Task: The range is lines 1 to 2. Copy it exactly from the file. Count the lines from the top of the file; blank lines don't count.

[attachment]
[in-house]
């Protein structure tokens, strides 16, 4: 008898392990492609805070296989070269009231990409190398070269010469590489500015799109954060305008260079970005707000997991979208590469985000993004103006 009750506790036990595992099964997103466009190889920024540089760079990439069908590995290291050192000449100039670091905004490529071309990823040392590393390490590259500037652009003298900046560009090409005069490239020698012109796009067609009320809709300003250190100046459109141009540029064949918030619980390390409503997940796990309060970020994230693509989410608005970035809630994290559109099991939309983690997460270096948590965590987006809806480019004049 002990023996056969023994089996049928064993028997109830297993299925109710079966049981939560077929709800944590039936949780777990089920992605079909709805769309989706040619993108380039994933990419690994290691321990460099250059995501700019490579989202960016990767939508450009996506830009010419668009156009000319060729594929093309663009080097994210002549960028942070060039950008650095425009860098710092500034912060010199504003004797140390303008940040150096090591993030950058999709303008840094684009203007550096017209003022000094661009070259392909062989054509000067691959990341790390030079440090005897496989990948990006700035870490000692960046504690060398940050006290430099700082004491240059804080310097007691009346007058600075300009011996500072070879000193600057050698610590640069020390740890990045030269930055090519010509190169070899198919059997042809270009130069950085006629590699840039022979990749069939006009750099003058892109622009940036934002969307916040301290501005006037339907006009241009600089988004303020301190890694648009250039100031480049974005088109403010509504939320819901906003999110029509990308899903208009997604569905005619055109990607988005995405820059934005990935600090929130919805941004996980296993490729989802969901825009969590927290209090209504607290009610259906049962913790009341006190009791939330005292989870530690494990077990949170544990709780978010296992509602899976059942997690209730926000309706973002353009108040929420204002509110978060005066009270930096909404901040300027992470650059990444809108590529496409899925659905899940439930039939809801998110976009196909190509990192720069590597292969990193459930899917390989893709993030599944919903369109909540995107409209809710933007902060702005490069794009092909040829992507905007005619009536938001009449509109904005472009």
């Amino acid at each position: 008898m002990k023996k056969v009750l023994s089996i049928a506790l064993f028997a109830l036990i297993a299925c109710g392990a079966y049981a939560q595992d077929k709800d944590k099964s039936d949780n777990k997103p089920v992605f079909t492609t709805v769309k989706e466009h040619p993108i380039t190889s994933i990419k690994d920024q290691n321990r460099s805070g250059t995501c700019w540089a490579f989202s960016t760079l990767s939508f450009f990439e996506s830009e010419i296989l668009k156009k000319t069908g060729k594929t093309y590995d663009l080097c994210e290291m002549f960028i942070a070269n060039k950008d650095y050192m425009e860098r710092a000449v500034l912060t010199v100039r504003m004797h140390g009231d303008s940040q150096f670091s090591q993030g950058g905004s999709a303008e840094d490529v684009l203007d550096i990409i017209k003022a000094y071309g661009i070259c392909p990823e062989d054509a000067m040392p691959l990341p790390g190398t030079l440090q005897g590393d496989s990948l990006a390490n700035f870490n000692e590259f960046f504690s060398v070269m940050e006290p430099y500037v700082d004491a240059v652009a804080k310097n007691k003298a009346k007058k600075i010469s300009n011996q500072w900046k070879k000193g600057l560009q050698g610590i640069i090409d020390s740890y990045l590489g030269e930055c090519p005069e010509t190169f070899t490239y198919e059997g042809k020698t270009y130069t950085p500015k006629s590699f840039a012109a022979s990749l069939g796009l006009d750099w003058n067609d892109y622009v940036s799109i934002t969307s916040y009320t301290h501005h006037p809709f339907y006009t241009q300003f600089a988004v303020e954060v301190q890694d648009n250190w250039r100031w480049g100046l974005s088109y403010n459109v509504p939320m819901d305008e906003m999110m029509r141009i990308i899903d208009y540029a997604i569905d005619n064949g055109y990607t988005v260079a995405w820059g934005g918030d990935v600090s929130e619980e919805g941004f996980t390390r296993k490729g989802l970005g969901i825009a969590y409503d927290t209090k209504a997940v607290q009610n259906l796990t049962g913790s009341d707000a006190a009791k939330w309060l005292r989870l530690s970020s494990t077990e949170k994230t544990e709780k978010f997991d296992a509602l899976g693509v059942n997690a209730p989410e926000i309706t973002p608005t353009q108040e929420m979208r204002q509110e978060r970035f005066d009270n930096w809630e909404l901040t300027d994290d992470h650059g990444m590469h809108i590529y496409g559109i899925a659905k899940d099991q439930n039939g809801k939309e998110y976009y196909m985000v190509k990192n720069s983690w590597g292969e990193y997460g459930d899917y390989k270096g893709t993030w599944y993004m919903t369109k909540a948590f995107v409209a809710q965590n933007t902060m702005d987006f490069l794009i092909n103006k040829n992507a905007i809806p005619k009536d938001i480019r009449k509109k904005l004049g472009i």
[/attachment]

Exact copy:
[in-house]
């Protein structure tokens, strides 16, 4: 008898392990492609805070296989070269009231990409190398070269010469590489500015799109954060305008260079970005707000997991979208590469985000993004103006 009750506790036990595992099964997103466009190889920024540089760079990439069908590995290291050192000449100039670091905004490529071309990823040392590393390490590259500037652009003298900046560009090409005069490239020698012109796009067609009320809709300003250190100046459109141009540029064949918030619980390390409503997940796990309060970020994230693509989410608005970035809630994290559109099991939309983690997460270096948590965590987006809806480019004049 002990023996056969023994089996049928064993028997109830297993299925109710079966049981939560077929709800944590039936949780777990089920992605079909709805769309989706040619993108380039994933990419690994290691321990460099250059995501700019490579989202960016990767939508450009996506830009010419668009156009000319060729594929093309663009080097994210002549960028942070060039950008650095425009860098710092500034912060010199504003004797140390303008940040150096090591993030950058999709303008840094684009203007550096017209003022000094661009070259392909062989054509000067691959990341790390030079440090005897496989990948990006700035870490000692960046504690060398940050006290430099700082004491240059804080310097007691009346007058600075300009011996500072070879000193600057050698610590640069020390740890990045030269930055090519010509190169070899198919059997042809270009130069950085006629590699840039022979990749069939006009750099003058892109622009940036934002969307916040301290501005006037339907006009241009600089988004303020301190890694648009250039100031480049974005088109403010509504939320819901906003999110029509990308899903208009997604569905005619055109990607988005995405820059934005990935600090929130919805941004996980296993490729989802969901825009969590927290209090209504607290009610259906049962913790009341006190009791939330005292989870530690494990077990949170544990709780978010296992509602899976059942997690209730926000309706973002353009108040929420204002509110978060005066009270930096909404901040300027992470650059990444809108590529496409899925659905899940439930039939809801998110976009196909190509990192720069590597292969990193459930899917390989893709993030599944919903369109909540995107409209809710933007902060702005490069794009092909040829992507905007005619009536938001009449509109904005472009």